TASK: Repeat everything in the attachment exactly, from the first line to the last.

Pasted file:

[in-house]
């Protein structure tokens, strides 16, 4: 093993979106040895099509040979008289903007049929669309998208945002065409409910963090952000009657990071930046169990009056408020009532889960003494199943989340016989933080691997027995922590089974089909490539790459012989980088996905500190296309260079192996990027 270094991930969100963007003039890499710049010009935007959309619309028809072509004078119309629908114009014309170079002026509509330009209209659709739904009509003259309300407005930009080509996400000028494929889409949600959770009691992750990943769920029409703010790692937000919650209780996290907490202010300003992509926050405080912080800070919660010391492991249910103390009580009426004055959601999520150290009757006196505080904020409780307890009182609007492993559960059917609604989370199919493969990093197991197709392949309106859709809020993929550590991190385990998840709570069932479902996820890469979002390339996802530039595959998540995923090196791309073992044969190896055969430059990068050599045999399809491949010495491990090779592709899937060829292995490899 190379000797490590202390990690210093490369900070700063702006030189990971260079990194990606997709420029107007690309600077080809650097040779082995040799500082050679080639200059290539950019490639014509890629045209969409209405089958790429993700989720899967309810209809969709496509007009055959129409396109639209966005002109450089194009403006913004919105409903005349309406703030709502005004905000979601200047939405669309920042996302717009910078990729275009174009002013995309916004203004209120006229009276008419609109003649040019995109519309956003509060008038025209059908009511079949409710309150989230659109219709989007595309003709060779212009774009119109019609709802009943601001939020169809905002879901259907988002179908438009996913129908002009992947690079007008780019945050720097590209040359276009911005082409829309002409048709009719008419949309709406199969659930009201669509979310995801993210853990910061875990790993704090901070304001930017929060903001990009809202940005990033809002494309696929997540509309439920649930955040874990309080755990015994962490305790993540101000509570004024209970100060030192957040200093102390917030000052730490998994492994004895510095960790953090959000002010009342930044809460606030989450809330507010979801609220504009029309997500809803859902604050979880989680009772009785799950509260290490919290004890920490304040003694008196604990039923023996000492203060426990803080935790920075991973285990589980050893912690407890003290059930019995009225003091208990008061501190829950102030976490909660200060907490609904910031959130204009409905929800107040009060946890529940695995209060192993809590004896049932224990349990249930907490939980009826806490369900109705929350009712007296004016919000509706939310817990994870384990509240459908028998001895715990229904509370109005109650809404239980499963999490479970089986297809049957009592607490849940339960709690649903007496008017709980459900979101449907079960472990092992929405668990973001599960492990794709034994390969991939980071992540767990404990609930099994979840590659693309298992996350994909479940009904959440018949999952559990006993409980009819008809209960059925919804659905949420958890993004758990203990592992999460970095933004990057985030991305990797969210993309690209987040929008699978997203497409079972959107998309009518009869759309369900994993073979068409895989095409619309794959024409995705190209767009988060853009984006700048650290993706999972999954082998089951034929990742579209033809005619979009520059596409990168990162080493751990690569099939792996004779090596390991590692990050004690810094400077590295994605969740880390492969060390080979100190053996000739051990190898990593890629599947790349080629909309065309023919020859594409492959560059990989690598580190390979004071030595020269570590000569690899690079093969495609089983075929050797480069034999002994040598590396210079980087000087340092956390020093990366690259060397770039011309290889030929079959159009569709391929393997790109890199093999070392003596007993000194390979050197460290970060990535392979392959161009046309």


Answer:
[in-house]
């Protein structure tokens, strides 16, 4: 093993979106040895099509040979008289903007049929669309998208945002065409409910963090952000009657990071930046169990009056408020009532889960003494199943989340016989933080691997027995922590089974089909490539790459012989980088996905500190296309260079192996990027 270094991930969100963007003039890499710049010009935007959309619309028809072509004078119309629908114009014309170079002026509509330009209209659709739904009509003259309300407005930009080509996400000028494929889409949600959770009691992750990943769920029409703010790692937000919650209780996290907490202010300003992509926050405080912080800070919660010391492991249910103390009580009426004055959601999520150290009757006196505080904020409780307890009182609007492993559960059917609604989370199919493969990093197991197709392949309106859709809020993929550590991190385990998840709570069932479902996820890469979002390339996802530039595959998540995923090196791309073992044969190896055969430059990068050599045999399809491949010495491990090779592709899937060829292995490899 190379000797490590202390990690210093490369900070700063702006030189990971260079990194990606997709420029107007690309600077080809650097040779082995040799500082050679080639200059290539950019490639014509890629045209969409209405089958790429993700989720899967309810209809969709496509007009055959129409396109639209966005002109450089194009403006913004919105409903005349309406703030709502005004905000979601200047939405669309920042996302717009910078990729275009174009002013995309916004203004209120006229009276008419609109003649040019995109519309956003509060008038025209059908009511079949409710309150989230659109219709989007595309003709060779212009774009119109019609709802009943601001939020169809905002879901259907988002179908438009996913129908002009992947690079007008780019945050720097590209040359276009911005082409829309002409048709009719008419949309709406199969659930009201669509979310995801993210853990910061875990790993704090901070304001930017929060903001990009809202940005990033809002494309696929997540509309439920649930955040874990309080755990015994962490305790993540101000509570004024209970100060030192957040200093102390917030000052730490998994492994004895510095960790953090959000002010009342930044809460606030989450809330507010979801609220504009029309997500809803859902604050979880989680009772009785799950509260290490919290004890920490304040003694008196604990039923023996000492203060426990803080935790920075991973285990589980050893912690407890003290059930019995009225003091208990008061501190829950102030976490909660200060907490609904910031959130204009409905929800107040009060946890529940695995209060192993809590004896049932224990349990249930907490939980009826806490369900109705929350009712007296004016919000509706939310817990994870384990509240459908028998001895715990229904509370109005109650809404239980499963999490479970089986297809049957009592607490849940339960709690649903007496008017709980459900979101449907079960472990092992929405668990973001599960492990794709034994390969991939980071992540767990404990609930099994979840590659693309298992996350994909479940009904959440018949999952559990006993409980009819008809209960059925919804659905949420958890993004758990203990592992999460970095933004990057985030991305990797969210993309690209987040929008699978997203497409079972959107998309009518009869759309369900994993073979068409895989095409619309794959024409995705190209767009988060853009984006700048650290993706999972999954082998089951034929990742579209033809005619979009520059596409990168990162080493751990690569099939792996004779090596390991590692990050004690810094400077590295994605969740880390492969060390080979100190053996000739051990190898990593890629599947790349080629909309065309023919020859594409492959560059990989690598580190390979004071030595020269570590000569690899690079093969495609089983075929050797480069034999002994040598590396210079980087000087340092956390020093990366690259060397770039011309290889030929079959159009569709391929393997790109890199093999070392003596007993000194390979050197460290970060990535392979392959161009046309």